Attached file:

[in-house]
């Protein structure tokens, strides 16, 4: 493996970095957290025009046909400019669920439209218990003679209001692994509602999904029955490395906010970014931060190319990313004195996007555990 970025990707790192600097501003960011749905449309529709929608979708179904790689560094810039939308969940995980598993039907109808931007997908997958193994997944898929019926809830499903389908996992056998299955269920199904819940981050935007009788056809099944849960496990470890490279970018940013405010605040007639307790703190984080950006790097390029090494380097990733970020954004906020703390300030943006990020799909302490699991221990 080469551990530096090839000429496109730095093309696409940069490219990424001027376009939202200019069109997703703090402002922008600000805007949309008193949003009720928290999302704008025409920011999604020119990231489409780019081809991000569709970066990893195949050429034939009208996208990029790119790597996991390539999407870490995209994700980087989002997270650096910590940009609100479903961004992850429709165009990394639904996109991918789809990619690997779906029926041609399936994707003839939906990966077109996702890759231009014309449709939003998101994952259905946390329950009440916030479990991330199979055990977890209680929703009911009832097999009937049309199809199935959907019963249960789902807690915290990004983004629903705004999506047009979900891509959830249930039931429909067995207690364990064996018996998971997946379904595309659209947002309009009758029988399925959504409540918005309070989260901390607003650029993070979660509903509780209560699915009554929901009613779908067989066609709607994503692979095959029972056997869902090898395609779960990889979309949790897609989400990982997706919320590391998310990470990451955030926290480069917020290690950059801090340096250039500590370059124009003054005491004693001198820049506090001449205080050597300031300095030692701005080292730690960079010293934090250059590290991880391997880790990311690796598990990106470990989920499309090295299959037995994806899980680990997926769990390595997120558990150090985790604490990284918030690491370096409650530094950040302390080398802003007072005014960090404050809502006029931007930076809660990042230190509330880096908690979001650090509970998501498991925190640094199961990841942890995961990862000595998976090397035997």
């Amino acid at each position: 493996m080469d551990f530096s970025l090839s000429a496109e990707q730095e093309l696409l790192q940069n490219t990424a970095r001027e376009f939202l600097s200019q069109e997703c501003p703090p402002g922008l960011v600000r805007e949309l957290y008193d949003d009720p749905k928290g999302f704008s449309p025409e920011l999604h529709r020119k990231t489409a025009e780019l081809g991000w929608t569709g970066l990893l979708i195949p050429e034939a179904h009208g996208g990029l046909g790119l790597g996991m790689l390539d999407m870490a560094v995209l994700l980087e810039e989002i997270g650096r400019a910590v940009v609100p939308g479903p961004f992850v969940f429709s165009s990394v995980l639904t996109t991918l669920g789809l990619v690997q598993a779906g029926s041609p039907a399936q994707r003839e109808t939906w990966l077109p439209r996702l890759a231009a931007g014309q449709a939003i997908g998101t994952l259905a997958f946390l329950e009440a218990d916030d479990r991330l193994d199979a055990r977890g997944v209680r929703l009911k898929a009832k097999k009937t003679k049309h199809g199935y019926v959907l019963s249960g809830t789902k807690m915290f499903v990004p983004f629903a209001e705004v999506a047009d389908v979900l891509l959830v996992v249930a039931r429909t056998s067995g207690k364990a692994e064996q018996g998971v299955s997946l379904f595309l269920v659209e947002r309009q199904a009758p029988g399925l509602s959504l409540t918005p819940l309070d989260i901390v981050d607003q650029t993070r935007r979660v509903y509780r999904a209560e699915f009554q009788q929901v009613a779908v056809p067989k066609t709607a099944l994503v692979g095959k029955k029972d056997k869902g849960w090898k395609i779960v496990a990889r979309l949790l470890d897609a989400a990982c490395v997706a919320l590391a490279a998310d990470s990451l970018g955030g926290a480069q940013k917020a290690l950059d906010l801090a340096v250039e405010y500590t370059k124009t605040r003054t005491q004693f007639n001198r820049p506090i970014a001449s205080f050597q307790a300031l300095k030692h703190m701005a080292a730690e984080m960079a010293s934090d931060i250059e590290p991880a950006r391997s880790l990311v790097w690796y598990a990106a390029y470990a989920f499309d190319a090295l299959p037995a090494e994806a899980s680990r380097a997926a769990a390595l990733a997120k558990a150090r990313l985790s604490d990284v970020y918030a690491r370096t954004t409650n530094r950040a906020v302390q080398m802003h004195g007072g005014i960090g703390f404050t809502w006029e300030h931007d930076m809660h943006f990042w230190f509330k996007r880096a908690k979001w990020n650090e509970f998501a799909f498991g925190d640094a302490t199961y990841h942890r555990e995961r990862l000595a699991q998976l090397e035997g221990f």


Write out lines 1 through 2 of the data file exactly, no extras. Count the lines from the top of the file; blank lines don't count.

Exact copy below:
[in-house]
């Protein structure tokens, strides 16, 4: 493996970095957290025009046909400019669920439209218990003679209001692994509602999904029955490395906010970014931060190319990313004195996007555990 970025990707790192600097501003960011749905449309529709929608979708179904790689560094810039939308969940995980598993039907109808931007997908997958193994997944898929019926809830499903389908996992056998299955269920199904819940981050935007009788056809099944849960496990470890490279970018940013405010605040007639307790703190984080950006790097390029090494380097990733970020954004906020703390300030943006990020799909302490699991221990 080469551990530096090839000429496109730095093309696409940069490219990424001027376009939202200019069109997703703090402002922008600000805007949309008193949003009720928290999302704008025409920011999604020119990231489409780019081809991000569709970066990893195949050429034939009208996208990029790119790597996991390539999407870490995209994700980087989002997270650096910590940009609100479903961004992850429709165009990394639904996109991918789809990619690997779906029926041609399936994707003839939906990966077109996702890759231009014309449709939003998101994952259905946390329950009440916030479990991330199979055990977890209680929703009911009832097999009937049309199809199935959907019963249960789902807690915290990004983004629903705004999506047009979900891509959830249930039931429909067995207690364990064996018996998971997946379904595309659209947002309009009758029988399925959504409540918005309070989260901390607003650029993070979660509903509780209560699915009554929901009613779908067989066609709607994503692979095959029972056997869902090898395609779960990889979309949790897609989400990982997706919320590391998310990470990451955030926290480069917020290690950059801090340096250039500590370059124009003054005491004693001198820049506090001449205080050597300031300095030692701005080292730690960079010293934090250059590290991880391997880790990311690796598990990106470990989920499309090295299959037995994806899980680990997926769990390595997120558990150090985790604490990284918030690491370096409650530094950040302390080398802003007072005014960090404050809502006029931007930076809660990042230190509330880096908690979001650090509970998501498991925190640094199961990841942890995961990862000595998976090397035997």